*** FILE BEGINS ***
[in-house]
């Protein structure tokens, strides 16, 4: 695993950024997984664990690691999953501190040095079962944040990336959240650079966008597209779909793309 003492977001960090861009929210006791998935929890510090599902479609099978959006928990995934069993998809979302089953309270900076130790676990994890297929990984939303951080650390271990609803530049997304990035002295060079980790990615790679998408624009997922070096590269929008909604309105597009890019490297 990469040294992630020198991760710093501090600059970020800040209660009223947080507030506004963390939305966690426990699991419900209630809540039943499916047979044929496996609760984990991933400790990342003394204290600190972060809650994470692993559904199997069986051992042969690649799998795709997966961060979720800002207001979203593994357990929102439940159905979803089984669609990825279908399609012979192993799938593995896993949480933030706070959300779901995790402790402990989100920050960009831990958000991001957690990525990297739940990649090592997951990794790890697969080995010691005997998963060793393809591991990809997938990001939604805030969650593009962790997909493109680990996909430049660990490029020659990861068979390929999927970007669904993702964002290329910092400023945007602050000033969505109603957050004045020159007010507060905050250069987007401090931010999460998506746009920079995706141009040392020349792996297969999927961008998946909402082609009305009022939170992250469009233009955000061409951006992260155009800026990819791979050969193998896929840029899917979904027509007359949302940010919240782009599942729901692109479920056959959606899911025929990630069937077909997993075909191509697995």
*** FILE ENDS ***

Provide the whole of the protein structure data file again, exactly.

[in-house]
């Protein structure tokens, strides 16, 4: 695993950024997984664990690691999953501190040095079962944040990336959240650079966008597209779909793309 003492977001960090861009929210006791998935929890510090599902479609099978959006928990995934069993998809979302089953309270900076130790676990994890297929990984939303951080650390271990609803530049997304990035002295060079980790990615790679998408624009997922070096590269929008909604309105597009890019490297 990469040294992630020198991760710093501090600059970020800040209660009223947080507030506004963390939305966690426990699991419900209630809540039943499916047979044929496996609760984990991933400790990342003394204290600190972060809650994470692993559904199997069986051992042969690649799998795709997966961060979720800002207001979203593994357990929102439940159905979803089984669609990825279908399609012979192993799938593995896993949480933030706070959300779901995790402790402990989100920050960009831990958000991001957690990525990297739940990649090592997951990794790890697969080995010691005997998963060793393809591991990809997938990001939604805030969650593009962790997909493109680990996909430049660990490029020659990861068979390929999927970007669904993702964002290329910092400023945007602050000033969505109603957050004045020159007010507060905050250069987007401090931010999460998506746009920079995706141009040392020349792996297969999927961008998946909402082609009305009022939170992250469009233009955000061409951006992260155009800026990819791979050969193998896929840029899917979904027509007359949302940010919240782009599942729901692109479920056959959606899911025929990630069937077909997993075909191509697995």